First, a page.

Advertisements and notices in newspapers can help to put flesh on the bones of vouchers submitted to Uttoxeter’s overseers by providing additional information on people, their businesses, their networks, and their wider interests and concerns. Some names are already familiar; others have not yet appeared in the vouchers (and may never do).
In June 1831 Dr Herbert Taylor, glazier John Dumolo, William Lowndes, John Minors, H. Smith and Francis Cox all declared themselves supporters of the parliamentary reform bill. Alongside others, in July Clement Broughton, vicar of Uttoxeter, was calling for meeting of clergy to petition against the Beer Act.
In a highly unusual move, in January 1831 churchwardens Michael Clewley (see separate entry) and Mr Bladon wanted to borrow money in any amounts but not exceeding £1,000 for which annuities of any age would be granted and secured upon Uttoxeter’s church rates. Clewley cropped up again later in the year. In August he was offering houses to let in the Market Place, late in the occupation of Mrs E. Clewley deceased. With ‘sufficient buildings behind’, these were well adapted for a retailer, a leather cutter, or currier. An adjoining shop in the occupation of George Burton, clock and watchmaker was also being offered to let.
Land and property lettings and sales featured prominently in the paper. John French (son-in-law of William Summerland, see separate entry) was offering for sale the 14-acre Town Meadow, property of late Mr Botham, but now in the possession of French, the tenant. Further particulars could be had from solicitor Francis Blagg. In May 1831 enquiries regarding a shop measuring 20 x 15 feet in the Market Place with a cellar adapted for a ‘show shop in the upholstery line or as a market shop for any respectable trade’, for a rent moderate, could be made to ironmongers and grocers Porter and Keates. It is likely that these premises were those of the late John Jessop, cabinet maker and upholsterer of the Market Place. An auction of his modern household furniture, china, glass, and a well-built covered gig was conducted upon the premises by a Mr Brown in April. Perhaps of significant interest to the workhouse (which manufactured bricks) was that in March 1831 just over five acres of grassland ‘under great part whereof is brick clay, near the Heath, in occupation of James Walker, was being offered for sale; particulars from Mr Higgott, solicitor.
As was common for the time, a number of enterprising individuals had multiple income streams, often acting as agents for other businesses or suppliers. Chemist Thomas Woolrich was the agent for Heeley and Sons pens and for Sun Life insurance; William Smith for Phoenix insurance; Thomas Cross for Guardian Fire and Life Assurance; linen and woollen draper Joseph Norris for the Protector Fire Insurance Company; and Mr E. Hand for Atlas Insurance. Thomas Woolrich, draper; Samuel Garle (see separate entries); and bookseller, stationer, and printer Mr R. C. Tomkinson, were all stockists of Hayman’s original Maredant’s antiscorbutic drops and Blaine’s celebrated powder for distemper in dogs. Tomkinson also stocked Dr Wright’s Pearl Ointment, and Dr Boerhaave’s red pill no. 2 ‘famous for the cure of every stage and symptom of a certain complaint’, the cause of foul ulcerations and blotches which if led untreated would lead to a melancholy death. Aside from being a chemist Tomkinson appears to have operated an informal servants’ registry. On three occasions, in April, June and September 1831, adverts for servants wanted informed prospective employees to refer to Mr Tomkinson. In the first advertisement a good plain cook was required. In the second two cooks and other domestic servants were wanted in a respectable household near Uttoxeter; a good plain cook of middle aged was preferred. Housemaids and nursery maids seeking positions should enquire of Mr Woolrich, Uttoxeter or Mrs Horn and son, Cheadle. In the third notice a clergyman’s family in a country village wanted a plain cook with a good character reference from her last place. Further particulars could be had from Messrs Mort at the Advertiser Office, Stafford, or from Mr Woolrich.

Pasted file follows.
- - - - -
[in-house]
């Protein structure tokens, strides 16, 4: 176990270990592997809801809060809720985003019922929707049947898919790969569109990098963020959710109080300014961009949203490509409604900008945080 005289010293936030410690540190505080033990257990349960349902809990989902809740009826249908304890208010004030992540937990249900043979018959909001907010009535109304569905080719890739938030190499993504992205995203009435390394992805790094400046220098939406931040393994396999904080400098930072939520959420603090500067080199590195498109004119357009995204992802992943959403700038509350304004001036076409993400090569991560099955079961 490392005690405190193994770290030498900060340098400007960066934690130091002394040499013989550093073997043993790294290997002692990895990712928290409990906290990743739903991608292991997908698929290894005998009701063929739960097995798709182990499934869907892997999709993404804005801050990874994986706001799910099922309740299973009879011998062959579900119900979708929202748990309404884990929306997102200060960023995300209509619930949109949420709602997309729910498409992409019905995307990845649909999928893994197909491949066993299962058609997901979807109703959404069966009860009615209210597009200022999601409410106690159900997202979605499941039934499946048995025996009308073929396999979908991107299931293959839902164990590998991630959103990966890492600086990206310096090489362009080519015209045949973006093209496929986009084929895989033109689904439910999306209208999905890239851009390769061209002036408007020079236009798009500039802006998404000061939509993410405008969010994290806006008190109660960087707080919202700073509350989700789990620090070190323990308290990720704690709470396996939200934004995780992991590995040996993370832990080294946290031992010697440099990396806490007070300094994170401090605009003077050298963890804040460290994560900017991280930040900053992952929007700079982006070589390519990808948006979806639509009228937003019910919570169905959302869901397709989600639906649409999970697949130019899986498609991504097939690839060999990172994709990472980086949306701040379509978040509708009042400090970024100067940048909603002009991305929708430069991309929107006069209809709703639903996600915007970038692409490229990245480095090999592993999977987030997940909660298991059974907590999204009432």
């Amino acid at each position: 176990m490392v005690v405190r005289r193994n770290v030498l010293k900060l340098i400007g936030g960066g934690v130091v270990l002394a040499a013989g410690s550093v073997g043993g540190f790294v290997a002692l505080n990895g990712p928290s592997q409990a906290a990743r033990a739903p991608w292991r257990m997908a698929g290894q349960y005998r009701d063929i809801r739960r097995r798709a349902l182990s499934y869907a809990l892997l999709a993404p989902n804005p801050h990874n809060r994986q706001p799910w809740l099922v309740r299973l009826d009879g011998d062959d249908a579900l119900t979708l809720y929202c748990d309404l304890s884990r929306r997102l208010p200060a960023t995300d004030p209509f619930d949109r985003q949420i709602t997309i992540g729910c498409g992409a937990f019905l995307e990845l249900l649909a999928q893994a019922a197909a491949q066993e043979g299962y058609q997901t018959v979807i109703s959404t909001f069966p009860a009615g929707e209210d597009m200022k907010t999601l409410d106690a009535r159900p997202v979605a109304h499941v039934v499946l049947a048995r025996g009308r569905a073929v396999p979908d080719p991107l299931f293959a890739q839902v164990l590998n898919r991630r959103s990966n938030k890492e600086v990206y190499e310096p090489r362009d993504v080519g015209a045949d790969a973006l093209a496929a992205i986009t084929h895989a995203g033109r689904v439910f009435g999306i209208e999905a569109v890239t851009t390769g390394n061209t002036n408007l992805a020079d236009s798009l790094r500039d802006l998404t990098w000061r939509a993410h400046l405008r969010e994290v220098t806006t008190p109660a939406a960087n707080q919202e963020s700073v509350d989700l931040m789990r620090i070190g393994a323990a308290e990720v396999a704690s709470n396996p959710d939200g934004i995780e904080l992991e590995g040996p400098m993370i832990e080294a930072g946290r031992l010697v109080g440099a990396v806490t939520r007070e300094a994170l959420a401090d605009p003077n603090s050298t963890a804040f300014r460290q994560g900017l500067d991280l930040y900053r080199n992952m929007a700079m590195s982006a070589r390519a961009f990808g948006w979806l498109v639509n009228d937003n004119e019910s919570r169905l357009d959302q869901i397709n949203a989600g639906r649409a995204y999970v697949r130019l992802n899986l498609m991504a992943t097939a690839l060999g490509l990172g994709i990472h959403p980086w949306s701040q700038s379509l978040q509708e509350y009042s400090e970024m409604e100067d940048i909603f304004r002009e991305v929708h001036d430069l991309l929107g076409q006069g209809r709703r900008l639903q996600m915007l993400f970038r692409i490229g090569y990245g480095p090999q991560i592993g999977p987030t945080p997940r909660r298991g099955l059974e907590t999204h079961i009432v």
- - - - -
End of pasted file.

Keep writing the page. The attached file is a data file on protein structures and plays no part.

Milliner and dressmaker Mrs Whittaker was the only trader in this survey of the Staffordshire Advertiser who specifically promoted the metropolitan nature of her goods. In May she announced her return from London with her selections including a fashionable assortment of stays (corsets). She also required two live-in apprentices.
A group of people whose names have not appeared in the poor law vouchers (and unless circumstances changed radically for them are unlikely to do so) were the proprietors of schools and academies. Popular times for these owners to advertise were just prior to the start of new terms. From their adverts it is clear that they were aiming at a middle-class market. Mr Doyle’s classical and commercial academy for gentlemen, for example, cost £25 per year for board, education and washing for those under 12, and £28 per year for those above. Doyle offered reading, elocution, arithmetic, bookkeeping, English grammar, geography, Latin, Greek, French, and Spanish. Day pupils were charged 2 guineas per quarter for the languages, and one guinea for the ‘minor branches of education’. Each gentleman boarder was to bring two pairs of sheets, six towels, a knife, fork and silver spoon. Girls had a range of educational establishments from which they could choose: the Misses Howes at Bank House; the Misses Sutton in Carter Street; and the Misses Godwin.
Some events were destined to bring trade to a halt. On 8 September 1831 Uttoxeter’s shops and businesses were closed for the coronation of William IV and queen Adelaide (see entry ‘Coronation Celebrations 1831). After William’s death Adelaide leased Sudbury Hall for three years between 1840 and 1843.
Staffordshire Advertiser, 1831